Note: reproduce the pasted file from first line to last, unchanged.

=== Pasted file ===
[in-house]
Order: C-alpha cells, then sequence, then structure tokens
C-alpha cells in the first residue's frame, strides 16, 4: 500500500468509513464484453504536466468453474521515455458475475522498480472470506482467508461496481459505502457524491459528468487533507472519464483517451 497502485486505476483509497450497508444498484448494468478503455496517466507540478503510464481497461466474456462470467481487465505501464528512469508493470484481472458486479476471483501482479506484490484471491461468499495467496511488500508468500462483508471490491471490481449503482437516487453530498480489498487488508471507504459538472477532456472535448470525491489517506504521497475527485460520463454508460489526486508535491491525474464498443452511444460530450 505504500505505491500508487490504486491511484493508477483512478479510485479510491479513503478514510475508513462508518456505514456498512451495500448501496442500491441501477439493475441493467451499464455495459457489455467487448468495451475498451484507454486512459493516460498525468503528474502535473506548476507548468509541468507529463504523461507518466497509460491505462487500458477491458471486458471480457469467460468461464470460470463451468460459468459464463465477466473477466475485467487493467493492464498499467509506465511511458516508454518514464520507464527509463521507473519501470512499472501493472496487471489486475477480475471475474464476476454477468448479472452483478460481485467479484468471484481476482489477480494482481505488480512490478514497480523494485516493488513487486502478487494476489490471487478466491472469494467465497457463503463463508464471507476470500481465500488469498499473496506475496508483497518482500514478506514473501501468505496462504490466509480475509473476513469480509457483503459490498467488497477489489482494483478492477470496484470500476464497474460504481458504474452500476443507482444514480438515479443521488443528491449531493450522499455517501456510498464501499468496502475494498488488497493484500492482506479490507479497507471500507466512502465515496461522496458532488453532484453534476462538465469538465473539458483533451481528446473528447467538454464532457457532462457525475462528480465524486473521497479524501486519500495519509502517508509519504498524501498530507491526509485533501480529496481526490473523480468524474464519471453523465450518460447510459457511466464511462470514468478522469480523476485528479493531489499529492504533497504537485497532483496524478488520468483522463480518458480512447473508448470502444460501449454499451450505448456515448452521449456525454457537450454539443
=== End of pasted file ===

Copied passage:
[in-house]
Order: C-alpha cells, then sequence, then structure tokens
C-alpha cells in the first residue's frame, strides 16, 4: 500500500468509513464484453504536466468453474521515455458475475522498480472470506482467508461496481459505502457524491459528468487533507472519464483517451 497502485486505476483509497450497508444498484448494468478503455496517466507540478503510464481497461466474456462470467481487465505501464528512469508493470484481472458486479476471483501482479506484490484471491461468499495467496511488500508468500462483508471490491471490481449503482437516487453530498480489498487488508471507504459538472477532456472535448470525491489517506504521497475527485460520463454508460489526486508535491491525474464498443452511444460530450 505504500505505491500508487490504486491511484493508477483512478479510485479510491479513503478514510475508513462508518456505514456498512451495500448501496442500491441501477439493475441493467451499464455495459457489455467487448468495451475498451484507454486512459493516460498525468503528474502535473506548476507548468509541468507529463504523461507518466497509460491505462487500458477491458471486458471480457469467460468461464470460470463451468460459468459464463465477466473477466475485467487493467493492464498499467509506465511511458516508454518514464520507464527509463521507473519501470512499472501493472496487471489486475477480475471475474464476476454477468448479472452483478460481485467479484468471484481476482489477480494482481505488480512490478514497480523494485516493488513487486502478487494476489490471487478466491472469494467465497457463503463463508464471507476470500481465500488469498499473496506475496508483497518482500514478506514473501501468505496462504490466509480475509473476513469480509457483503459490498467488497477489489482494483478492477470496484470500476464497474460504481458504474452500476443507482444514480438515479443521488443528491449531493450522499455517501456510498464501499468496502475494498488488497493484500492482506479490507479497507471500507466512502465515496461522496458532488453532484453534476462538465469538465473539458483533451481528446473528447467538454464532457457532462457525475462528480465524486473521497479524501486519500495519509502517508509519504498524501498530507491526509485533501480529496481526490473523480468524474464519471453523465450518460447510459457511466464511462470514468478522469480523476485528479493531489499529492504533497504537485497532483496524478488520468483522463480518458480512447473508448470502444460501449454499451450505448456515448452521449456525454457537450454539443